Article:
Goodreads helps you keep track of books you want to read.
Start by marking “The Reactionary Mind: Conservatism from Edmund Burke to Sarah Palin” as Want to Read:
The Reactionary Mind: Conservatism from Edmund Burke to Sarah Palin
Enlarge cover
Rate this book
Clear rating

The Reactionary Mind: Conservatism from Edmund Burke to Sarah Palin

3.87 of 5 stars 3.87  ·  rating details  ·  400 ratings  ·  57 reviews
Late in life, William F. Buckley made a confession to Corey Robin. Capitalism is "boring," said the founding father of the American right. "Devoting your life to it," as conservatives do, "is horrifying if only because it's so repetitious. It's like sex." With this unlikely conversation began Robin's decade-long foray into the conservative mind. What is conservatism, and w ...more
Hardcover, 290 pages
Published September 29th 2011 by Oxford University Press, USA (first published August 9th 2011)
more details... edit details

Friend Reviews

To see what your friends thought of this book, please sign up.

Reader Q&A

To ask other readers questions about The Reactionary Mind, please sign up.

Be the first to ask a question about The Reactionary Mind

1984 by George OrwellGuns, Germs, and Steel by Jared DiamondA People's History of the United States by Howard ZinnFreakonomics by Steven D. LevittMan's Search for Meaning by Viktor E. Frankl
Best Books To Frame Thinking
168th out of 482 books — 399 voters
Anarchism and Education by Judith SuissaThe Shock Doctrine by Naomi Klein23 Things They Don't Tell You About Capitalism by Ha-Joon ChangAll the President's Men by Carl BernsteinThe Federalist Papers by Alexander Hamilton
Recommended Political Reads
28th out of 132 books — 39 voters

More lists with this book...

Community Reviews

(showing 1-30 of 1,368)
filter  |  sort: default (?)  |  rating details
Bill  Kerwin

Corey Robin's take on conservatism has helped me understand not only the Tea Party and other right-wing political groups, but also the EWTN element of the Roman Catholic Church.

People who call themselves "conservatives," Robin argues, are not conservatives, but rather reactionaries. (In my opinion, real conservatives--who usually do not call themselves "conservatives"--conserve; they are part of a living tradition, doing their best to preserve and adapt it, helping their tradition to adjust to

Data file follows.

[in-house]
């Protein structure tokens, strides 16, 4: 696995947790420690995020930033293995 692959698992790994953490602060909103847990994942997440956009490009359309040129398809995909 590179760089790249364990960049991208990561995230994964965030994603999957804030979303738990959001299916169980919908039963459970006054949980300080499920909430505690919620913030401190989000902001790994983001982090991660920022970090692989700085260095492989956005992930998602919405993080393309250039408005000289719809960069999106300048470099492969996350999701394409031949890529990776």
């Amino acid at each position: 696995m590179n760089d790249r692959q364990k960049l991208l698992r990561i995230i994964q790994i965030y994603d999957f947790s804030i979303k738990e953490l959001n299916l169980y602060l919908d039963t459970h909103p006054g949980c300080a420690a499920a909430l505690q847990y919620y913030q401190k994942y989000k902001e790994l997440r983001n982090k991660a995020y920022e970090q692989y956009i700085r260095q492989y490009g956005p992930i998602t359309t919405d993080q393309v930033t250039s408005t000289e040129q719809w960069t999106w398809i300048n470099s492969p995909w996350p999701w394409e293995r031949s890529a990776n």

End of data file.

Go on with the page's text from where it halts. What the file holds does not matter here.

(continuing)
Peter Mcloughlin
This book takes a serious look at the conservative or right wing mind and finds a thread from Hobbes and Burke to the present. The main thread of the conservative mindset is the protection of privilege and the perogatives or power against the lower orders. It defends the rights to exercise power on what it deems lesser people. Whether it be racial, Gender, class conservatism makes its appeal to the protection or restoration of an order that benefits those who believe themselves superior. It can ...more
I'm doing an interview with the author for Guernica magazine, probably within the month. Given the book's subtitle--"Conservatism from Edmund Burke to Sarah Palin"--I was expecting this to be a massive, meticulous, and painstaking excavation and rethinking of conservative thought, in chronological order from the French Revolution to the 21st century. It's actually a collection of essays, mostly book reviews. But I'll be damned if this isn't one of the best, most fascinating collections of book r ...more
The Republican primaries were the perfect time to read about this. I love political theory, but it's rare to see a scholar really dig deeply into conservative intellectual thought, especially as far back as the French Revolution. This might be the first time I felt the subject was adequately explored. It reads as a series of essays that fall into one of two parts - the first emphasizing the role of the conservative as a counterrevolutionary, the second about the importance of violence in the ide ...more
I'm tempted to one star it, but I've read worse. The theory felt like Foucalt-lite. And the second half of the book didn't even feel like it was an attempt to write about the mind, just "reactionaries." I really wanted a psychological study of conservatism (or types of conservatism). This wasn't it. It was so crude that it even attempted to lump all "Conservatism" under a single word for hundreds of years. It's sort of laughable in a philosophically naive way. But also somewhat intellectually re ...more
Laura Brahm
The beauty of Robin's book is that he doesn't get sidetracked by typical liberal-conservative debates over things like gun control, taxes, or whether "conservatives are just stupid." Instead he takes conservatism seriously at its theory and practice, traces its roots and, in so doing, ultimately reveals the bankruptcy and nihilism at its core. What conservatism is really about, he argues, is the belief in fundamental, "natural" inequality: between the rich and poor, CEO and worker, husband and w ...more